Many Hawaii public school students face significant socioeconomic and geographic barriers. Hawaii has the highest cost of living in the nation and most of the state is rural and difficult to navigate. The state has one public school system for all islands. Moreover, Hawaii has the worst oral health outcomes for children in the nation. “We look at which schools have the greatest needs,” says Mattheus. “For example, many children have difficulty accessing oral health/dental services, so Hawaii Keiki provides sealants at no cost to help prevent future cavity formation in their molars. Having these types of preventative screening programs embedded in the schools is a win-win for everyone.” Mattheus and her colleagues exemplify how nurses are instrumental in promoting health equity. “Nurses are trusted within their communities. We are also great at building partnerships, so we can bring in community stakeholders to provide additional support,” she says. Mattheus and the school nurses embrace and transcend the Edge Runners’ core principles; together they have worked to advance health equity as well as educational equity.

After witnessing the astonishing success of the program, Mary G. Boland, DrPH, RN, FAAN, Dean Emerita, University of Hawaii at Manoa Nursing, encouraged Mattheus to apply for the Edge Runners Award. Mattheus worked to submit the application collaboratively with Boland and Laura Reichhardt, Director of the Hawaii State Center for Nursing.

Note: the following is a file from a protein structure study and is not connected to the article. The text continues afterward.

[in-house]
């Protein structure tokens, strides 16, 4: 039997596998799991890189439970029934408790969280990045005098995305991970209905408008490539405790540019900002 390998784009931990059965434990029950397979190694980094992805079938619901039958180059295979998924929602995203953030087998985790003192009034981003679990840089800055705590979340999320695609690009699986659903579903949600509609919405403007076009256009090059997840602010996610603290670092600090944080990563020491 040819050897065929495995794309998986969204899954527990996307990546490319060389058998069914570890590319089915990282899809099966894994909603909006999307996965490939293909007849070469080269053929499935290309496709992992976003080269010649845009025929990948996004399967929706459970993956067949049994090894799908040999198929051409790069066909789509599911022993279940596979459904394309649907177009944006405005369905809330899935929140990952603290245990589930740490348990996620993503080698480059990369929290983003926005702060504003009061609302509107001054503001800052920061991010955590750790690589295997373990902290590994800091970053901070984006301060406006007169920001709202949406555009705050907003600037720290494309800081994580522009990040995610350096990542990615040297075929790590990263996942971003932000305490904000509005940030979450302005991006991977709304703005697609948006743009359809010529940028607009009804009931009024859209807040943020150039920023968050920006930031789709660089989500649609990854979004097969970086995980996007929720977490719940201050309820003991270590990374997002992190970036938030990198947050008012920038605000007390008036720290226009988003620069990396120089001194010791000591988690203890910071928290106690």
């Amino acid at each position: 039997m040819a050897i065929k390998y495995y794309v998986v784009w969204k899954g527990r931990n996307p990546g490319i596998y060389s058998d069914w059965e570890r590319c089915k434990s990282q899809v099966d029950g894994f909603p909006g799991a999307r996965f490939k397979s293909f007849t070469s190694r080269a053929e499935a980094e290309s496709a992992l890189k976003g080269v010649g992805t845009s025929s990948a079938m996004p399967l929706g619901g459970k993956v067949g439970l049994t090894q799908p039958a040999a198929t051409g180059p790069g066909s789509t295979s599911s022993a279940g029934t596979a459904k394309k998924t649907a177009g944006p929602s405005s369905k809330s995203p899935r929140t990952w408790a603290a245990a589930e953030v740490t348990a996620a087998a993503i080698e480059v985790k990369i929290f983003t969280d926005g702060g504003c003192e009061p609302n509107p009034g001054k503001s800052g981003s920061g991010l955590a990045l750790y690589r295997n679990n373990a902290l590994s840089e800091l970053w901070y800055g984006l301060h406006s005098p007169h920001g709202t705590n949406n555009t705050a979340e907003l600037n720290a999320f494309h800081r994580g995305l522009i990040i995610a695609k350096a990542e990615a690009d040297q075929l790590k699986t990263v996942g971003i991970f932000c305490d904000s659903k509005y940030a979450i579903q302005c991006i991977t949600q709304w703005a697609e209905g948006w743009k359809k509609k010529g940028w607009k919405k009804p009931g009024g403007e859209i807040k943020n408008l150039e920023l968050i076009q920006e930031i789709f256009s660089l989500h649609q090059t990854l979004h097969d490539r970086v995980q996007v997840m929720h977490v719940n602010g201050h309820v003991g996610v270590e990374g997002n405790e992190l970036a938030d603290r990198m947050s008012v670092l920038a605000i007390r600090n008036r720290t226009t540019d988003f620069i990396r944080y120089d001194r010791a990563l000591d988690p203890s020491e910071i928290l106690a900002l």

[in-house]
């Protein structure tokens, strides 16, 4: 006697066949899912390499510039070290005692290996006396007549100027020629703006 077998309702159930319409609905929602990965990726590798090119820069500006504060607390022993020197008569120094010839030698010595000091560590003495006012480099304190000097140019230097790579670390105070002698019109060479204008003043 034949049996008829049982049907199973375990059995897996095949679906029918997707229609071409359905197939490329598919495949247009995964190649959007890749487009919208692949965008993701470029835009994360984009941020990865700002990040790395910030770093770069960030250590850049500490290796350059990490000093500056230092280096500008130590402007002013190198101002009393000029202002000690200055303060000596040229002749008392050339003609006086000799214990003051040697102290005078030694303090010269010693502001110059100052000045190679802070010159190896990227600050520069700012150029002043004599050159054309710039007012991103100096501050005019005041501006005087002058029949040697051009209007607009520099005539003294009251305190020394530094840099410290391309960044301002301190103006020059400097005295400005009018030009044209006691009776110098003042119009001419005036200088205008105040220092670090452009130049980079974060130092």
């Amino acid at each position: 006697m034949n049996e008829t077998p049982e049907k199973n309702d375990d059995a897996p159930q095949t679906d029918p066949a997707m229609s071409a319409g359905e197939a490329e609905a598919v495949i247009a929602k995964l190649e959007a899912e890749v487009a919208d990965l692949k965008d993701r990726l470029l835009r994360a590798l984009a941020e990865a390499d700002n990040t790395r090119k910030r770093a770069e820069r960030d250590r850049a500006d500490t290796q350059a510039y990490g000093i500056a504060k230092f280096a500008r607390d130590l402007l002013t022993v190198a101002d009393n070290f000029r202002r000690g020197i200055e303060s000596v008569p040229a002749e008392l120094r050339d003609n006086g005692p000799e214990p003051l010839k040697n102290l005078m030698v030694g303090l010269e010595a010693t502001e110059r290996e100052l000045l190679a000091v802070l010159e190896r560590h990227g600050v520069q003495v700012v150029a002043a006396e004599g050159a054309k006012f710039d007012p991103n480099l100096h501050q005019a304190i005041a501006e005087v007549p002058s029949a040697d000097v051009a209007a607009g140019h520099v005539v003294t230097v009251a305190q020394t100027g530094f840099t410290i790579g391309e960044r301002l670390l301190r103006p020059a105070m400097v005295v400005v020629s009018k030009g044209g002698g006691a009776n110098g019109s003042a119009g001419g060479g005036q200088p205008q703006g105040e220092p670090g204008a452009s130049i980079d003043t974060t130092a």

Mattheus, a first-generation college graduate, was drawn to the nursing profession to support and advocate for individuals whose voices are not always heard. She began her nursing career in an adult intensive care unit, then transitioned to a pediatric intensive care unit, where she worked for a decade. “Children are vulnerable and rely on adults to see that they are cared for, loved, and nurtured. Unfortunately, many children suffer daily and are not able to achieve their goals and reach their full potential due to barriers, in particular those that affect their health and access to basic health services,” explains Mattheus.

While working in pediatrics, a doctor recommended Mattheus further her education at the Simmons School of Nursing. As a Massachusetts native, she was attracted to the Boston location, as well as Simmons’ stellar training and accelerated programs.

“I received 100% dedication from the faculty,” says Mattheus of her time at Simmons. “I particularly enjoyed being taught by one of the greatest nurse practitioner educators, Margaret Fitzgerald. [Former Dean of Nursing] Judy Beal was also a great mentor to me — she was always available and inspirational throughout my education and career. I am proud to be a Simmons alum, and the education I received there helped me to be a nurse leader in the work I do today.”

Beyond academics, Mattheus is passionate about athletics. As a competitive runner, she has participated and placed in various 50-mile championships and ultramarathons. Now in her 60s, she continues to run approximately 100 miles a week. “My experience of being an athlete helped shape my leadership style,” says Mattheus. “Being an athlete helped me to be highly disciplined in my activities, learn from my mistakes, and achieve my goals. Having a hobby outside of work and family is also essential for work-life balance.”

With her years of experience as a runner and a nurse, Mattheus offers Simmons students these words of advice: “Life is a marathon, not a sprint. Take each step in stride and pivot if necessary. Support your team [or, in the nursing profession, your fellow nurses]. That’s how you will achieve your aspirations.”

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Kathryn Dickason